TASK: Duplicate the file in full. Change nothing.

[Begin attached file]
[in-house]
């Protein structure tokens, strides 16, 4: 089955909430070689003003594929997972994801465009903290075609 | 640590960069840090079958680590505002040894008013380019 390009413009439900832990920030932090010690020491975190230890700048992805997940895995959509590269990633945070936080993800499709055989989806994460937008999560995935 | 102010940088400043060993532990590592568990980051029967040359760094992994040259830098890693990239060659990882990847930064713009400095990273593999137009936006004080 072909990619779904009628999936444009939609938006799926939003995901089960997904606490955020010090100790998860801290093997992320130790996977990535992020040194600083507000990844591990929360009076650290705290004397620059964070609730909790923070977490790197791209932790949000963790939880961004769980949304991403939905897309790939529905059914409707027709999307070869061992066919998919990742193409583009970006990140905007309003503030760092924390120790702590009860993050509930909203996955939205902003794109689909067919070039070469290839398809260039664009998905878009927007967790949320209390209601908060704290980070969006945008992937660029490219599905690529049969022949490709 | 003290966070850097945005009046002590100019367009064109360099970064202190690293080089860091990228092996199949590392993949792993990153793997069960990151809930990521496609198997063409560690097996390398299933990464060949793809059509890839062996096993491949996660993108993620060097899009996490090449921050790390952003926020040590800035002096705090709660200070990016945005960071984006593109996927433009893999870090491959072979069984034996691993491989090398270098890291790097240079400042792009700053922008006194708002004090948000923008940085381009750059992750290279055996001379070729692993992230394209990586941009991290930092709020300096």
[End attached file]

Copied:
[in-house]
């Protein structure tokens, strides 16, 4: 089955909430070689003003594929997972994801465009903290075609 | 640590960069840090079958680590505002040894008013380019 390009413009439900832990920030932090010690020491975190230890700048992805997940895995959509590269990633945070936080993800499709055989989806994460937008999560995935 | 102010940088400043060993532990590592568990980051029967040359760094992994040259830098890693990239060659990882990847930064713009400095990273593999137009936006004080 072909990619779904009628999936444009939609938006799926939003995901089960997904606490955020010090100790998860801290093997992320130790996977990535992020040194600083507000990844591990929360009076650290705290004397620059964070609730909790923070977490790197791209932790949000963790939880961004769980949304991403939905897309790939529905059914409707027709999307070869061992066919998919990742193409583009970006990140905007309003503030760092924390120790702590009860993050509930909203996955939205902003794109689909067919070039070469290839398809260039664009998905878009927007967790949320209390209601908060704290980070969006945008992937660029490219599905690529049969022949490709 | 003290966070850097945005009046002590100019367009064109360099970064202190690293080089860091990228092996199949590392993949792993990153793997069960990151809930990521496609198997063409560690097996390398299933990464060949793809059509890839062996096993491949996660993108993620060097899009996490090449921050790390952003926020040590800035002096705090709660200070990016945005960071984006593109996927433009893999870090491959072979069984034996691993491989090398270098890291790097240079400042792009700053922008006194708002004090948000923008940085381009750059992750290279055996001379070729692993992230394209990586941009991290930092709020300096």